All of that being said, let’s shine a light on Andrews’ most important work (at least for the generation of children watching Mary Poppins and The Sound of Music on TV): The Muppet Show. Jim Henson’s ground-breaking prime time “show about a show” mixed A-list artists of the day in skits with his cast of wacky puppets—Kermit the Frog, Miss Piggy, Gonzo, Rowlf, Fozzie Bear and countless others. Not many people remember that The Muppet Show owes its success, in part, to an appearance on The Julie Andrews Hour in 1973. The Muppets joined Julie for several song-and-dance skits, including Rowlf’s duet, “Do You Love Me, Julie?” and the hilarious “Flower-Eating Monster” sketch.

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The Muppets landed their own show in 1976 thanks to the influence of British producer Lew Grade, who produced The Julie Andrews Hour. Andrews and the Muppets were a match made in heaven: full of magic, humor, a love for the ridiculous matched by a love of show business and an easy on-screen rapport. Julie and the Muppets worked together several times, creating some excellent comedic spoofs like the “Big Spender” sketch with Cookie Monster and the “Lonely Goatherd” reprise from The Sound of Music featuring a yodeling goat and Miss Piggy. So true was her connection to Kermit that Julie composed the dare-you-not-to-cry love song especially for him, “When You Were a Tadpole and I Was a Fish,” which aired during season two of The Muppet Show.

Here’s a clip of Julie singing the song to Kermit in season two of The Muppet Show.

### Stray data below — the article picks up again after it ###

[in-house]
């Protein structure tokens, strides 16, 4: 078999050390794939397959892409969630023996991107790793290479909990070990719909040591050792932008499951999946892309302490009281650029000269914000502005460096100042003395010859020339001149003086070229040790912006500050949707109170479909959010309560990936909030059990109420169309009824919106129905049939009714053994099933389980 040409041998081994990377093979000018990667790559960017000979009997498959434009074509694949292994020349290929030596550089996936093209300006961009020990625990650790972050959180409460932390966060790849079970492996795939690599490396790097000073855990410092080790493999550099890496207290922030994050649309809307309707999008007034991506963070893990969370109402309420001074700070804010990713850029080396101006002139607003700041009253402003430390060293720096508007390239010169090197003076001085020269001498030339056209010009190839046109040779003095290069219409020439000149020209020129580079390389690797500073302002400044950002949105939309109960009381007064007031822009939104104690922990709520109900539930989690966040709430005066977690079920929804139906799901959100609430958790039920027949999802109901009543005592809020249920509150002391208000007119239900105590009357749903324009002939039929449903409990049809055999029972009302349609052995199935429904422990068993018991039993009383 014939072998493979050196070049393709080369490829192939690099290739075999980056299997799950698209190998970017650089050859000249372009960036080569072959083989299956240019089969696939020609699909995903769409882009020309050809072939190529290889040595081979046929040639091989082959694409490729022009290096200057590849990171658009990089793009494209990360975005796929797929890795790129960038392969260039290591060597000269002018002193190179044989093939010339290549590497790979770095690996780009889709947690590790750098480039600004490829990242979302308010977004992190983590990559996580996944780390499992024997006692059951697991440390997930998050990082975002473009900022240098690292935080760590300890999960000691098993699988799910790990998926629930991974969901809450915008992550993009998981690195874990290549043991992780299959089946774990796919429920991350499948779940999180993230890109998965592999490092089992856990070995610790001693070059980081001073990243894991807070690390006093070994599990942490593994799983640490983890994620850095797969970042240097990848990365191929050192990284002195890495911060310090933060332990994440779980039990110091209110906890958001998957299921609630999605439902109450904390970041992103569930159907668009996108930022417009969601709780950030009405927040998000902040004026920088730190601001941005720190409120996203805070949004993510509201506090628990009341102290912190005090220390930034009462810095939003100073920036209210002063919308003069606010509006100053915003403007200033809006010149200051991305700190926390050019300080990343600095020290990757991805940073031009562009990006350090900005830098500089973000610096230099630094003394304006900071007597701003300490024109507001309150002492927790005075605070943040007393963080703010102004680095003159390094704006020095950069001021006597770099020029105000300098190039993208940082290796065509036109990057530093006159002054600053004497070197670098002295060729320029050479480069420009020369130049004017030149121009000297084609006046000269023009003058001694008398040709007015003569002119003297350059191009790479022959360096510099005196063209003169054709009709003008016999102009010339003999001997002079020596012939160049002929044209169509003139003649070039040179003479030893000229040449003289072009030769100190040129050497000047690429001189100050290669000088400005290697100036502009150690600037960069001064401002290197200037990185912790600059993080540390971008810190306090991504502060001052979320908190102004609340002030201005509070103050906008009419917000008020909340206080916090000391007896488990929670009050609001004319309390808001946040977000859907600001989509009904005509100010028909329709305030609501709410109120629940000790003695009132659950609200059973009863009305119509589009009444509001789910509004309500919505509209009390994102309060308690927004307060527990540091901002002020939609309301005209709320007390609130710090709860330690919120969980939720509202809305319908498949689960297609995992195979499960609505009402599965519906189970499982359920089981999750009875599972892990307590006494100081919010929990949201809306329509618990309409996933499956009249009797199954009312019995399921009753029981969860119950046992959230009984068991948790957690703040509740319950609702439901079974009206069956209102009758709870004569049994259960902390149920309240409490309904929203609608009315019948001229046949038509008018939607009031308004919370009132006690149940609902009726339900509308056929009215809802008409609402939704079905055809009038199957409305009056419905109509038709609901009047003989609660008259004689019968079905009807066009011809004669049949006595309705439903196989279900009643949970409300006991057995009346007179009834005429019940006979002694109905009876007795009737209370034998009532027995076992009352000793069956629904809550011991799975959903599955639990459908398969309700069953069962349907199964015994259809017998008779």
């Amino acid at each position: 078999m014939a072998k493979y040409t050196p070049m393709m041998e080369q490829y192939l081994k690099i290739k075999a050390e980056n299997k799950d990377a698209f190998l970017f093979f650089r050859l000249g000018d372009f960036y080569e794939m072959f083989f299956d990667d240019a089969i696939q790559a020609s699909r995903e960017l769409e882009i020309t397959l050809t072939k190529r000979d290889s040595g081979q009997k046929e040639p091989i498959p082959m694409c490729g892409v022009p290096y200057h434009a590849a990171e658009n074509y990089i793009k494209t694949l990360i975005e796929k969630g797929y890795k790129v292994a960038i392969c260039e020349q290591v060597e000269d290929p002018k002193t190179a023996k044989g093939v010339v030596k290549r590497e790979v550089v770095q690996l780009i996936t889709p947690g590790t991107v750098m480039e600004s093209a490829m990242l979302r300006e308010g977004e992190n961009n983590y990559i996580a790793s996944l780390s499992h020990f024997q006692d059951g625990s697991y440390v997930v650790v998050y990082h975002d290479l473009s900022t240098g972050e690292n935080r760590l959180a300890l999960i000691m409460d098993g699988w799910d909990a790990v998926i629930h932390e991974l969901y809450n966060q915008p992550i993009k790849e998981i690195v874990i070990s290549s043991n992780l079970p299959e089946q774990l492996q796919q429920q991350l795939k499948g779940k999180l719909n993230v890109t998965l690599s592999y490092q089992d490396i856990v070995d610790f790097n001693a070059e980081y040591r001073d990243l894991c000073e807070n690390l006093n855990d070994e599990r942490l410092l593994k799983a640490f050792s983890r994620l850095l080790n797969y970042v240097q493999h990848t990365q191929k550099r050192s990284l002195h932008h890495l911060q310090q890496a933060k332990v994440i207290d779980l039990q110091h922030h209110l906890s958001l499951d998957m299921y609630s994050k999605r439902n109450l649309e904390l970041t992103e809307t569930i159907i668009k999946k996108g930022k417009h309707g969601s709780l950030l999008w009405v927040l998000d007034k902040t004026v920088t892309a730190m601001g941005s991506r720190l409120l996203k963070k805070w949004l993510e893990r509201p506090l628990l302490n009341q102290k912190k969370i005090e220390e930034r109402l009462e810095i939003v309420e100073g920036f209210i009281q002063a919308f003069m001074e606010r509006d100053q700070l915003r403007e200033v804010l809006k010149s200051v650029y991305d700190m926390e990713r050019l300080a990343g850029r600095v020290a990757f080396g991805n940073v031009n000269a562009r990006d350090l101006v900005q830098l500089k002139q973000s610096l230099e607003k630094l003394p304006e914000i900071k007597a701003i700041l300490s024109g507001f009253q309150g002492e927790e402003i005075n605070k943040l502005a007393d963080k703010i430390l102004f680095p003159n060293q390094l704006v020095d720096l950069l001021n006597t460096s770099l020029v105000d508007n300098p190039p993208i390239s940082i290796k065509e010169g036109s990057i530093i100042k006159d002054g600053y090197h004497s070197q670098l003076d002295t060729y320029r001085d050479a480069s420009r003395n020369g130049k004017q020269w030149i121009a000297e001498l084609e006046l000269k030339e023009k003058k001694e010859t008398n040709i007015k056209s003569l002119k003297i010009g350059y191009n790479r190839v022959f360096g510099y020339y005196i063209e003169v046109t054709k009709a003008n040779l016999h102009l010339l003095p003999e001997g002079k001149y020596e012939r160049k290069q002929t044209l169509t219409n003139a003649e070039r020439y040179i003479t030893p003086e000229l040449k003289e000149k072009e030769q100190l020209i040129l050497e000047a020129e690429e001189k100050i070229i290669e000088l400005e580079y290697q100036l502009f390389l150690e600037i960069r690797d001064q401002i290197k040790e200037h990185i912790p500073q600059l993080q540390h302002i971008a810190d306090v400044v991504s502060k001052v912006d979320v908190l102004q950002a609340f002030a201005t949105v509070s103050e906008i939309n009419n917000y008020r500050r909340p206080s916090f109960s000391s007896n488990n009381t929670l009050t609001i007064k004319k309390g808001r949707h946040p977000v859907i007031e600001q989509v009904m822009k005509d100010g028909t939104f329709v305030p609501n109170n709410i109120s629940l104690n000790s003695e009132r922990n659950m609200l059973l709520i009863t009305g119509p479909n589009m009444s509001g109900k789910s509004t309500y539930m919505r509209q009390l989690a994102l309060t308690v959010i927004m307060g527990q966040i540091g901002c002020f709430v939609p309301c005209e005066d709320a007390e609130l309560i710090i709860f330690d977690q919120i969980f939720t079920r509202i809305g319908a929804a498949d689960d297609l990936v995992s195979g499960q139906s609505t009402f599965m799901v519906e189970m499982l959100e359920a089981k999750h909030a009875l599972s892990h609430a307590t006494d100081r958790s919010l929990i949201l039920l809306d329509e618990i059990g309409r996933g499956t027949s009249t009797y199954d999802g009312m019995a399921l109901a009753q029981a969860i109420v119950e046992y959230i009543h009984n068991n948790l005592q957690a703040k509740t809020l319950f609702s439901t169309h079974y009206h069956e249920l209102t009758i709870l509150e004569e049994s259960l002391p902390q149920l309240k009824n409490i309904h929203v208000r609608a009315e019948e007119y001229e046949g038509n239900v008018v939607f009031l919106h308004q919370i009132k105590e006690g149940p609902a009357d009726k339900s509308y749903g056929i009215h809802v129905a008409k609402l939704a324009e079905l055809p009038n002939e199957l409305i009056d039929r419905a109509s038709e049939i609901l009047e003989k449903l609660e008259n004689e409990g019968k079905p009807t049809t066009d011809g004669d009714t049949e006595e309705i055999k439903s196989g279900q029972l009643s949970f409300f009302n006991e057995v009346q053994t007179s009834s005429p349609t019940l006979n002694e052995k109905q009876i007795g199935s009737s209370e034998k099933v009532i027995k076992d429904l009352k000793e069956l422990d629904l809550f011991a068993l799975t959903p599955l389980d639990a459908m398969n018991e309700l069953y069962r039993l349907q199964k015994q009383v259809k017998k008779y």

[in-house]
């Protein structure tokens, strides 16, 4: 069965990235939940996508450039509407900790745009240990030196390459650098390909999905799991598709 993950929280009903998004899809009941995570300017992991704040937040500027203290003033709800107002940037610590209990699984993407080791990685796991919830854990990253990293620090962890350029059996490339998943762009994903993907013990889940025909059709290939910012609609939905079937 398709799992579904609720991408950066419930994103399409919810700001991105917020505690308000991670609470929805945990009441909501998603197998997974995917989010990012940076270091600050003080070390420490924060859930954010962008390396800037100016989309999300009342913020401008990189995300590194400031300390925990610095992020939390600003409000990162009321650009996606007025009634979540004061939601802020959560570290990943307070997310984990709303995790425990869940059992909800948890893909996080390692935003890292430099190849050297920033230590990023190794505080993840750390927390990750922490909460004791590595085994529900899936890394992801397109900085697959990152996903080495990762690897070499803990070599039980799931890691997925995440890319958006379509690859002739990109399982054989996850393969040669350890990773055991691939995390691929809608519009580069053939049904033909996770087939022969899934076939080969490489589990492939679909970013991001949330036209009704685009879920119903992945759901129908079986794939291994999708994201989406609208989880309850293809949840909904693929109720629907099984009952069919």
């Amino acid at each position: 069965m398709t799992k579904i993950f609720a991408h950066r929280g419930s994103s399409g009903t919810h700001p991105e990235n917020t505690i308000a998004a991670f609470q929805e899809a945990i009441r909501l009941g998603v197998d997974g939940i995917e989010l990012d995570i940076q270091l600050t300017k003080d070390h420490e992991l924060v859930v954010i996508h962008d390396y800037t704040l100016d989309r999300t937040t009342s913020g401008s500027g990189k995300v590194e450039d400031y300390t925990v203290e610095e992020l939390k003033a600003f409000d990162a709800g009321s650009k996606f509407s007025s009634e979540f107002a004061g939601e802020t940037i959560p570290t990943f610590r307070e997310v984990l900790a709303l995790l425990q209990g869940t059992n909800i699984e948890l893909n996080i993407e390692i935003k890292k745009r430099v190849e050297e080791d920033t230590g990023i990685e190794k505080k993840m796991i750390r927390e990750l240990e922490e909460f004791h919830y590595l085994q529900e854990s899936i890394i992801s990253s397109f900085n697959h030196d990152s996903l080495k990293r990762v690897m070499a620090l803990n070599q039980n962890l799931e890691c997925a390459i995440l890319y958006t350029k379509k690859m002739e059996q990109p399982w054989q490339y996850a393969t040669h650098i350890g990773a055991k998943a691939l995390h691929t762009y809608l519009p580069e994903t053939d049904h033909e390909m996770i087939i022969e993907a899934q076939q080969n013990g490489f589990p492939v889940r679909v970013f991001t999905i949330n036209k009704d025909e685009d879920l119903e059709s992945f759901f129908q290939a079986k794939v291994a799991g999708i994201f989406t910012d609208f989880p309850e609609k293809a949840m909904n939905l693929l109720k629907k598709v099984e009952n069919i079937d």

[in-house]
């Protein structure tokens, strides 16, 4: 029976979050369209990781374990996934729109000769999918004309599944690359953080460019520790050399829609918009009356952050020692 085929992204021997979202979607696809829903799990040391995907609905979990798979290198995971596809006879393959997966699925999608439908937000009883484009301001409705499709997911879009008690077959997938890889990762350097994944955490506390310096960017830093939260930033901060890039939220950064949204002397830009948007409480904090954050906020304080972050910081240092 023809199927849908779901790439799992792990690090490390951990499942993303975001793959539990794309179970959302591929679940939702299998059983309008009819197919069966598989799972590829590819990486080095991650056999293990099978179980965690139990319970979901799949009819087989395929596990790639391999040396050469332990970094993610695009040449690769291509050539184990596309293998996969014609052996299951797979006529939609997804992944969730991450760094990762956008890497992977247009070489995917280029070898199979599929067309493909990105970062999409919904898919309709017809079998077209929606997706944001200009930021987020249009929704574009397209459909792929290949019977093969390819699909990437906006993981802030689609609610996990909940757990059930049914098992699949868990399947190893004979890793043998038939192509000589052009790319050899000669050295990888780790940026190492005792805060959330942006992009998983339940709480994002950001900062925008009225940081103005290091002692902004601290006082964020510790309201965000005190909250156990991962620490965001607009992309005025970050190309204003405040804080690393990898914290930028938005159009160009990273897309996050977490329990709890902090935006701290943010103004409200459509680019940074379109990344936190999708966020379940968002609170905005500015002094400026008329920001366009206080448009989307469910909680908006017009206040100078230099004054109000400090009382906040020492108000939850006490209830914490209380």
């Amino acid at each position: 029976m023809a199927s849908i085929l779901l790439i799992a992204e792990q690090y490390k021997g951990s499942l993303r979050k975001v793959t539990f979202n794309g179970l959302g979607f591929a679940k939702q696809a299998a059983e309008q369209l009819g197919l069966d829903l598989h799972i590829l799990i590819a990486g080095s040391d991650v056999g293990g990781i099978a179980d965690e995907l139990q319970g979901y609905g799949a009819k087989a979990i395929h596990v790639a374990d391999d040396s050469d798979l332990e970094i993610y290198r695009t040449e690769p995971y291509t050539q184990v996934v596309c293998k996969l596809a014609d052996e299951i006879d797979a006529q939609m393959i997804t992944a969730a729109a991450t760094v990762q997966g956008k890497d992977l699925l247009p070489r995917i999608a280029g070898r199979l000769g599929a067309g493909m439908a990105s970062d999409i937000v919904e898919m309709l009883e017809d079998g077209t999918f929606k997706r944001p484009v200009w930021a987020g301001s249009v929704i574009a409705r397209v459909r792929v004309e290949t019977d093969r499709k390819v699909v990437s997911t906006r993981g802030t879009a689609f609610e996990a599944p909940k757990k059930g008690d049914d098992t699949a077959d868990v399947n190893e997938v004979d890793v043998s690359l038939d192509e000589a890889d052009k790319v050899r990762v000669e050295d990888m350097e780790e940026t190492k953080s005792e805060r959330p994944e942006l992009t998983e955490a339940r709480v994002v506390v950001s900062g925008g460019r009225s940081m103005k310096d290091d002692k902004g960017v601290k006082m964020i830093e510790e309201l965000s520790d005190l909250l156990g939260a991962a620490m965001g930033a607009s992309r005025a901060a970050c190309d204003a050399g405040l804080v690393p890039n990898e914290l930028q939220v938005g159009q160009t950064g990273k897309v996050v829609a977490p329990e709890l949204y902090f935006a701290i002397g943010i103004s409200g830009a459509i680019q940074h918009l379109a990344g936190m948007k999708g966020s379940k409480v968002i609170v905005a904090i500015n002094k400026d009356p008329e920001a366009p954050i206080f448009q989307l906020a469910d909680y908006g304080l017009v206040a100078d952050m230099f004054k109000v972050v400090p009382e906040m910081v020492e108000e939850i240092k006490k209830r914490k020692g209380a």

In 2015, the Hollywood establishment spent the year recognizing the 50th anniversary of the film version of The Sound of Music. Vanity Fair published a darling interview with Andrews and “Captain von Trapp” Christopher Plummer with the requisite high-fashion-art photo by Annie Leibovitz. Lady Gaga paid tribute to Andrews with a special medley of The Sound of Music’s most memorable songs at the Academy Awards that year, training herself to sing in the exact key and pitch performed by Andrews in the original film. Jimmy Fallon and Stephen Colbert (who let Andrews stuff his mouth with grapes as part of an elocution acting exercise) hosted Andrews on their shows, neither one hiding his enchantment with her.

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To this day, at 82 years old, Andrew still casts her spell of elegant charm and exquisite comic timing.

If you love Julie Andrews as much as we do and you have 33 million dollars to spare, you can purchase her old house in London’s Chester Square. The palatial townhome, which she shared with husband Blake Edwards during the early years of their marriage, went on the market this spring. The place was also home to Andrew Lloyd Webber, Mick Jagger and Margaret Thatcher at various times although after a complete remodel, we’re assuming the renovation can’t be quite as supercalifragilistic as it was in 1972.